your reply :
                =========
                Database Time in milliseconds (Average and Median) Active Requests Connections in the pool apex (Active and Available)
                The first one is obvious: The APEX Listener measures the time it's requests to the database need until they come back. If the two middle values start to climb fast, your database is probably getting under stress... Of course, it makes sense to give the APEX Listener a fresh start now and then so it will start a fresh calculation.
                In conjunction with the knowledge about the size of your connection pool, the number of active requests and active connections in pool give you a hint of the current usage and whether you may need more connections than the ones you have still available (if any). But again, you should consider the database load first to see whether your database would actually be able to handle additional sessions, or if adding load by allowing more connections would make things worse.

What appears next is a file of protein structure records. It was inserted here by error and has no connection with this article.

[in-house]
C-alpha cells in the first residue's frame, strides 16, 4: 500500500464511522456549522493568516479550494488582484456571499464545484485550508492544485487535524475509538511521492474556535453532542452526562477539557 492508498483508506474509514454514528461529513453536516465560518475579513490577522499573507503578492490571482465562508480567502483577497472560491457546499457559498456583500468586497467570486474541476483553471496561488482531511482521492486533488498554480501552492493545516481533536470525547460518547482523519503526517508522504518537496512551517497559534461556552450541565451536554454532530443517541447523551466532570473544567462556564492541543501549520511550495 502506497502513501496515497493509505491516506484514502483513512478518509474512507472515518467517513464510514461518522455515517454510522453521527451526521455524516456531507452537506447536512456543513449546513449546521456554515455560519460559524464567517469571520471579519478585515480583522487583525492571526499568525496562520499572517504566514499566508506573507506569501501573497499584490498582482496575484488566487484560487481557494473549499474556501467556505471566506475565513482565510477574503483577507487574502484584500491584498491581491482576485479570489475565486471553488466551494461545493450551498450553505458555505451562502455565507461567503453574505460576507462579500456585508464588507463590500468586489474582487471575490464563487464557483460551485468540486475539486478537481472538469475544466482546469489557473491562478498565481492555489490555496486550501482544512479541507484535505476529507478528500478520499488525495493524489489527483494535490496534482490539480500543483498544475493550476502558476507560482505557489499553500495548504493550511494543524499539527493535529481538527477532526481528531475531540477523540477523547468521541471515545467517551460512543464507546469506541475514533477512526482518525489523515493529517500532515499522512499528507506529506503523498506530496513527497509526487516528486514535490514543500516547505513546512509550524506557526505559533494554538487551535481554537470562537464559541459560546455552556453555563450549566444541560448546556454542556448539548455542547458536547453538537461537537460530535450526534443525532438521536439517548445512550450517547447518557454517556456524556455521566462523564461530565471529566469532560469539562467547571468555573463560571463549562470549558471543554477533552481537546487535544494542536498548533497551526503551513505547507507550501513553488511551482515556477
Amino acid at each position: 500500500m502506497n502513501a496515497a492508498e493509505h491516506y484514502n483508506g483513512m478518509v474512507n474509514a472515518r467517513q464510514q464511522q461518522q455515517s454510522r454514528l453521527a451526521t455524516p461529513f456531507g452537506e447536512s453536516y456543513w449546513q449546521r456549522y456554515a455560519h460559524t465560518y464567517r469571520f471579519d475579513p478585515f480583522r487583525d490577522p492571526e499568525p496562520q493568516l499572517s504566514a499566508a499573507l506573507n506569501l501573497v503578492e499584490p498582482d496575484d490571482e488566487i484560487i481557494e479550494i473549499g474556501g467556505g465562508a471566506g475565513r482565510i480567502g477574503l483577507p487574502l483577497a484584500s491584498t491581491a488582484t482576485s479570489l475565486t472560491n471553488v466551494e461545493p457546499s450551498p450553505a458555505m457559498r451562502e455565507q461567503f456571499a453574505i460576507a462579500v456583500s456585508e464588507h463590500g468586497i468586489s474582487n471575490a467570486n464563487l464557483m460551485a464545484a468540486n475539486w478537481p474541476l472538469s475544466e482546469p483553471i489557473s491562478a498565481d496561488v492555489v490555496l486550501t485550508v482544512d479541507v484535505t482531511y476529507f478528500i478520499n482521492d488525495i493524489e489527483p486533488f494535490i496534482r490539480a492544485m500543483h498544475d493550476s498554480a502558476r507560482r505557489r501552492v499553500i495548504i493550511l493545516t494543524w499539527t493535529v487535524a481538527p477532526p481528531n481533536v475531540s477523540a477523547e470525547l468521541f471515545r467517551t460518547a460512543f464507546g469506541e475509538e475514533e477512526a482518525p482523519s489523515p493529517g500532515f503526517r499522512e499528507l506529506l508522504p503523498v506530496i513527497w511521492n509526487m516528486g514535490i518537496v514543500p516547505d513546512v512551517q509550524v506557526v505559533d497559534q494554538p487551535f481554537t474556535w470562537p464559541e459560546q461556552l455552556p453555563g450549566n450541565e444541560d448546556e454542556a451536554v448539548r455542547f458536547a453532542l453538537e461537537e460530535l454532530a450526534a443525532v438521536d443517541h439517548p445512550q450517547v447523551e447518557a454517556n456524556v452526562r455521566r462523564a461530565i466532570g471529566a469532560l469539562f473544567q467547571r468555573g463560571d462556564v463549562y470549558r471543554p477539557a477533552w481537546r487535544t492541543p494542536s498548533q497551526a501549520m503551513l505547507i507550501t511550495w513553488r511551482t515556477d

Our Values - can you explain what you mean based on the values below ?
                =============================================
                Current Time:     Wed Feb 01 14:54:36 EST 2012
                Server Uptime:     41 Days 22:37:07.420
                Total Accesses:     120995.0
                Total Traffic:     845.59M
                Total Errors:     281
                Total File Downloads:     3201
                Total Processing Time:     1 Days 05:55:28.798
                Processing Time in milliseconds:     
                Minimum: 3 Average: 890 Median: 37 Maximum: 301366
                Database Time in milliseconds:     
                Minimum: 0 Average: 656 Median: 22 Maximum: 262792
                Active Requests:     55
                Connections in the pool apex:
                Active: 0 Available: 5
                Security:     
                Total Entries: 0 Maximum Entries Allowed: 2000
                Caching Files: